Starting with the IoT infrastructure, the development of modern, streamlined platforms is based on publish–subscribe and push-based architectures across the entire IoT stack, and reactive programming patterns for real-time applications. Smart meters and actuators are presented in the context of an experimental WDN. An alternative to the solenoid valves was developed by converting a manual valve into a servo-valve with incremental positioning.
The proposed experimental WDN model also provides an excellent test bench for the evaluation of control and prediction algorithms that exist in the literature. Automated testing is an important component for the industry and the evaluation of the experimental WDN. The proposed test scenarios were used to evaluate machine and deep learning models for predicting the network configuration in the context of a multiple model control supervisor for pumping stations. A good accuracy was obtained using the raw experimental data, and the models were compared in terms of the overall accuracy, the cross-validation test and the processing and storage requirements, showing promising results in terms of the adaptability of such models in complex WDNs.
The multiple model control strategy allows for a decoupled architecture with improved adaptability for complex WDNs of various configurations. Models and controllers were designed for different operating conditions, and the closed-loop controller selection is handled by the proposed supervisor using advanced learning methods.
Additional perspectives on the proposed experimental model include incremental positioning of the valves, network reconfiguration, demand estimation and leak detection using advanced learning algorithms.

Author Contributions

Conceptualization, A.P., C.L., C.-O.T. and E.-S.A.; methodology, A.P., C.-O.T. and E.-S.A.; software, A.P.; validation, A.P.; formal analysis, A.P., C.-O.T. and E.-S.A.; investigation, A.P.; resources, A.P., M.M. and C.L.; data curation, A.P.; writing–original draft preparation, A.P., C.-O.T. and E.-S.A.; writing–review and editing, A.P., C.-O.T., E.-S.A., M.M. and C.L.; visualization, A.P.; supervision, M.M. and C.L.; project administration, M.M. and C.L.; funding acquisition, M.M. All authors have read and agreed to the published version of the manuscript.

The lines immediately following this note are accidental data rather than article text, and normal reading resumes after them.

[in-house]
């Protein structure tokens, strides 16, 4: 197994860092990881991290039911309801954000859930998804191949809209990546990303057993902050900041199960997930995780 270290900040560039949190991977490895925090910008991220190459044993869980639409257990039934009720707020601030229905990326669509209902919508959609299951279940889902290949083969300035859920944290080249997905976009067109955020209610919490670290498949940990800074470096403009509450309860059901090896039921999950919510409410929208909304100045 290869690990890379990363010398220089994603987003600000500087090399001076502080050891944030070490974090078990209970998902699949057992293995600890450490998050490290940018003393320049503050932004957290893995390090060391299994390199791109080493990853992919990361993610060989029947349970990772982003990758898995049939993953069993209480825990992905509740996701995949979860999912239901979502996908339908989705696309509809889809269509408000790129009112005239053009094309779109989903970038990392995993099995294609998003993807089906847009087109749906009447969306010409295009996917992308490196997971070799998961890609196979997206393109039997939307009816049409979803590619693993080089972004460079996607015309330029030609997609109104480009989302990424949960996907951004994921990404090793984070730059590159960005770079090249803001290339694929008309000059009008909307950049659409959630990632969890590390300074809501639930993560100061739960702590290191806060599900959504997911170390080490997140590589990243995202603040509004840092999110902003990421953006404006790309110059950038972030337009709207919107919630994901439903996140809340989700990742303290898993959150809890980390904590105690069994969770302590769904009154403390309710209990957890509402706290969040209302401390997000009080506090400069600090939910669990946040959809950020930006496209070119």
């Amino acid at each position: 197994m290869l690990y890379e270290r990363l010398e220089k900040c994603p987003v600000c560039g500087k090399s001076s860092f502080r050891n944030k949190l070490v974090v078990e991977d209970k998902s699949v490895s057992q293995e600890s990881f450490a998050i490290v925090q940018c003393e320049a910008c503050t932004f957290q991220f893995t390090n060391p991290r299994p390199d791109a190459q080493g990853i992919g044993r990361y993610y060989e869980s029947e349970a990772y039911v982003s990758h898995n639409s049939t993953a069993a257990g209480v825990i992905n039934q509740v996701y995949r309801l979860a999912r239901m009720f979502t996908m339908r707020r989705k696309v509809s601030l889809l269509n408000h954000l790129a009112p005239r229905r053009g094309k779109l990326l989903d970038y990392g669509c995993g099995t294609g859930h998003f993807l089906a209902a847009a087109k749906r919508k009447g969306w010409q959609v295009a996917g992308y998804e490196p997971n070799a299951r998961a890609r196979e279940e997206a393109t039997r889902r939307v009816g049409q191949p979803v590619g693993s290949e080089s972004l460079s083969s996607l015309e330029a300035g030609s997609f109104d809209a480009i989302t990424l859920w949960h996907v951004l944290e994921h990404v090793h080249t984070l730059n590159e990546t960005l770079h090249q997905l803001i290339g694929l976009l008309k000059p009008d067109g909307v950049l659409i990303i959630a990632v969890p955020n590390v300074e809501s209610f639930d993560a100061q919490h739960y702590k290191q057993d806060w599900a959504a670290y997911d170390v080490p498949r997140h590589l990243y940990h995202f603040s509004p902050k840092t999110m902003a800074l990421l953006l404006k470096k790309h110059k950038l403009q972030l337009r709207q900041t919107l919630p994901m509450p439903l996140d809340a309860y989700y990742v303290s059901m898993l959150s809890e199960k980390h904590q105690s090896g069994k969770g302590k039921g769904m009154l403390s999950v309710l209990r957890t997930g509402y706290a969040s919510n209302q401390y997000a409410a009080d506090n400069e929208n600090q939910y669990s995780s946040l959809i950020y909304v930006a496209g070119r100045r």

This research received no external funding.


The publication of this paper is supported by the University Politehnica of Bucharest through the PubArt program.

Conflicts of Interest

The authors declare no conflict of interest.


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Figure 1. Proposed solution pipeline.
Figure 1. Proposed solution pipeline.
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Figure 2. Experimental model.
Figure 2. Experimental model.
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Figure 3. Experimental model schematic.
Figure 3. Experimental model schematic.
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Figure 4. Experimental data.
Figure 4. Experimental data.
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Figure 5. Accuracy evaluation.
Figure 5. Accuracy evaluation.
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Figure 6. Evaluation overview.
Figure 6. Evaluation overview.
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Figure 7. Cross-validation (deep learning).
Figure 7. Cross-validation (deep learning).
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Figure 8. Cross-validation (machine learning).
Figure 8. Cross-validation (machine learning).
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Figure 9. Random test sequence evaluation.
Figure 9. Random test sequence evaluation.
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Figure 10. Multiple model controller schematic.
Figure 10. Multiple model controller schematic.
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Figure 11. Control integration experiment.
Figure 11. Control integration experiment.
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MDPI and ACS Style

Predescu, A.; Truică, C.-O.; Apostol, E.-S.; Mocanu, M.; Lupu, C. An Advanced Learning-Based Multiple Model Control Supervisor for Pumping Stations in a Smart Water Distribution System. Mathematics 2020, 8, 887.

AMA Style

Predescu A, Truică C-O, Apostol E-S, Mocanu M, Lupu C. An Advanced Learning-Based Multiple Model Control Supervisor for Pumping Stations in a Smart Water Distribution System. Mathematics. 2020; 8(6):887.

Chicago/Turabian Style

Predescu, Alexandru, Ciprian-Octavian Truică, Elena-Simona Apostol, Mariana Mocanu, and Ciprian Lupu. 2020. "An Advanced Learning-Based Multiple Model Control Supervisor for Pumping Stations in a Smart Water Distribution System" Mathematics 8, no. 6: 887.